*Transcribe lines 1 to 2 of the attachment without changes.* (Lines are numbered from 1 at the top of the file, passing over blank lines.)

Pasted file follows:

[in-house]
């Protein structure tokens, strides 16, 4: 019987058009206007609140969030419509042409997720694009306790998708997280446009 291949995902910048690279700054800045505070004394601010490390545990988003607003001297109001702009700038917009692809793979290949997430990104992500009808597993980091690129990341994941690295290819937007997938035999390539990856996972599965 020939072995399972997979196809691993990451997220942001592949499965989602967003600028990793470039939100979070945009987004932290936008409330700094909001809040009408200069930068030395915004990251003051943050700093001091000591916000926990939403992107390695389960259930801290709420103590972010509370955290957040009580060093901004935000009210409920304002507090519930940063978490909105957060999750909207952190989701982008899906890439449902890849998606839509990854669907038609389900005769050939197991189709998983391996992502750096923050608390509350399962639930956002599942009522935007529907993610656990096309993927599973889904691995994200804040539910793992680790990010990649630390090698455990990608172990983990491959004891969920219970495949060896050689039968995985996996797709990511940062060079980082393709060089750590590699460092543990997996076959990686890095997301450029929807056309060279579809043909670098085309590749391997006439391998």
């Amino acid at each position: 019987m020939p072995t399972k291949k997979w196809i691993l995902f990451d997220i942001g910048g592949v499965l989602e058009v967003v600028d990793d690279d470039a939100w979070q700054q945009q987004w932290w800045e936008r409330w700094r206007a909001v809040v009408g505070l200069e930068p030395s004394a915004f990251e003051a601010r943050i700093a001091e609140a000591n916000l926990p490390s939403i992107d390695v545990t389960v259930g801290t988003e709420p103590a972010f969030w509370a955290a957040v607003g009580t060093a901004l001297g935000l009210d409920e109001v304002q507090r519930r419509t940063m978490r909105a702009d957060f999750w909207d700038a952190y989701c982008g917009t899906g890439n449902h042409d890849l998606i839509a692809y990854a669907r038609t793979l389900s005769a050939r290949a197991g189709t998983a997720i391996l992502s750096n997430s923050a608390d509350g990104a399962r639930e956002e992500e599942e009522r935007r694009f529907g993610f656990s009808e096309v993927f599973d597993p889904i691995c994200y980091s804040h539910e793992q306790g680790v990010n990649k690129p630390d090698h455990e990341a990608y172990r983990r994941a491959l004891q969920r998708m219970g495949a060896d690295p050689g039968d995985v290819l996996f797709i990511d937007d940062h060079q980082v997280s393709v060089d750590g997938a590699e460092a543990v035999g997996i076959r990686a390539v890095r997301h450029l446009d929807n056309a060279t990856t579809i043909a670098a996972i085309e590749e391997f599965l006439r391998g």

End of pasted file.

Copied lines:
[in-house]
């Protein structure tokens, strides 16, 4: 019987058009206007609140969030419509042409997720694009306790998708997280446009 291949995902910048690279700054800045505070004394601010490390545990988003607003001297109001702009700038917009692809793979290949997430990104992500009808597993980091690129990341994941690295290819937007997938035999390539990856996972599965 020939072995399972997979196809691993990451997220942001592949499965989602967003600028990793470039939100979070945009987004932290936008409330700094909001809040009408200069930068030395915004990251003051943050700093001091000591916000926990939403992107390695389960259930801290709420103590972010509370955290957040009580060093901004935000009210409920304002507090519930940063978490909105957060999750909207952190989701982008899906890439449902890849998606839509990854669907038609389900005769050939197991189709998983391996992502750096923050608390509350399962639930956002599942009522935007529907993610656990096309993927599973889904691995994200804040539910793992680790990010990649630390090698455990990608172990983990491959004891969920219970495949060896050689039968995985996996797709990511940062060079980082393709060089750590590699460092543990997996076959990686890095997301450029929807056309060279579809043909670098085309590749391997006439391998």